Studio Zenobia
The Elizabeth Collection

THE ELIZABETH SERIES is a collection of painting/mosaics/collages of Elizabeth I (1533-1603), queen of England from 1558 to 1603. They are all based on 16th century portraits of England’s most famous and, many historians agree, best and most magnificent monarch. The paintings are interpretive rather than realistic. The mosaic-like cover of seashells used in place of painterly detail is unique. I have always had a passionate relationship with seashells, which has intensified over the last several years, culminating in an urge to use shells in my work.

Elizabeth I is not only the icon of the age which bears her name, but is also a fascinating human figure, with recognizable positive and negative traits. Looking at portraits of the Queen, I was intrigued by the elaborate structure of her gowns, the over-the-top textures of the fabrics, the jewels, the pearls, creating the general impression of a mosaic. Decorating the paintings with tiny shells, abalone pieces, coral bits, imitation gems, pearls, and other objects from the sea was an evolutionary step in the series. As the work progressed, I used shells more intensively, finally culminating in an almost overpowering mosaic of shells, pearls and gems.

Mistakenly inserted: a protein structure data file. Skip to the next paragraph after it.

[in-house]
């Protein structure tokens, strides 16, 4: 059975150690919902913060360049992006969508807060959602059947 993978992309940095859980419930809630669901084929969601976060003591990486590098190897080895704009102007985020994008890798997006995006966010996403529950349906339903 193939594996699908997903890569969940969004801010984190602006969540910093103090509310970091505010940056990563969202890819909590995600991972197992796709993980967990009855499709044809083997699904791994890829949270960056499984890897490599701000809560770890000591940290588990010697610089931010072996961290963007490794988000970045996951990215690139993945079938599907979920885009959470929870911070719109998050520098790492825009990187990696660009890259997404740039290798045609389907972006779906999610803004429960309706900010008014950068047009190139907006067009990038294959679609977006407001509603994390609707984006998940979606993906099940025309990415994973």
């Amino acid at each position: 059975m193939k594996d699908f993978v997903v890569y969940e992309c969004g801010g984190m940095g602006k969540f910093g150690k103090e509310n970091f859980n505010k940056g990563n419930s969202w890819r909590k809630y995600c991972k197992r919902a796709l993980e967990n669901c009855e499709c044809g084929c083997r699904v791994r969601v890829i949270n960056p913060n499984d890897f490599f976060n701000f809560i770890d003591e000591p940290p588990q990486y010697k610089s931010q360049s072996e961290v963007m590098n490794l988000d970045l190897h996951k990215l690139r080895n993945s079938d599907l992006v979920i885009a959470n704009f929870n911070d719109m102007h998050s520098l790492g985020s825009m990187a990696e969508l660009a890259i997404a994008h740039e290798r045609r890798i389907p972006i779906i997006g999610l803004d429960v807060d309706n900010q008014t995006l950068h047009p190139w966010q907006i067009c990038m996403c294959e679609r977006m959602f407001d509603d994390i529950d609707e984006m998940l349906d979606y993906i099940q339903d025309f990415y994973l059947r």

The paintings/mosaics are about layering, covering up, and hiding; layering her personality, covering up the Queen, hiding the woman. The Queen's costume is also about flaunting the wealth of her country. The pearls, jewels, and other rich adornments tell the viewer that here is a very rich country, just what the Queen wishes us to know. At the same time, we are told to keep our distance; the mosaics shield the woman from a too-penetrating gaze; she is, after all, THE QUEEN. The contradiction is that Elizabeth loved being looked at and admired, but she also longed for a private life. Each work reveals two Queens: The formal, stately monarch and the secret self. The formal queen is in the thick layer of jewels and fabric that effectively obscures the woman. We can still see her face, it is true; but on closer examination, we see the thick application of white pigment, the bright red lipstick, the finely penciled eyebrows, the red wigs, all were used in an attempt to cover up her real face and make her appear younger. But beneath the subterfuge, if we look carefully enough, is it the eyes perhaps? We may catch a glimpse of a more vulnerable creature.

All of the portraits I used for reference are state portraits. They are formal, stiff, and without warmth, none of them show her smiling. She was not pretty or beautiful in the conventional sense; her face was too long and narrow, as was her nose, but she gave the illusion of being beautiful because of her vital, almost ethereal personality.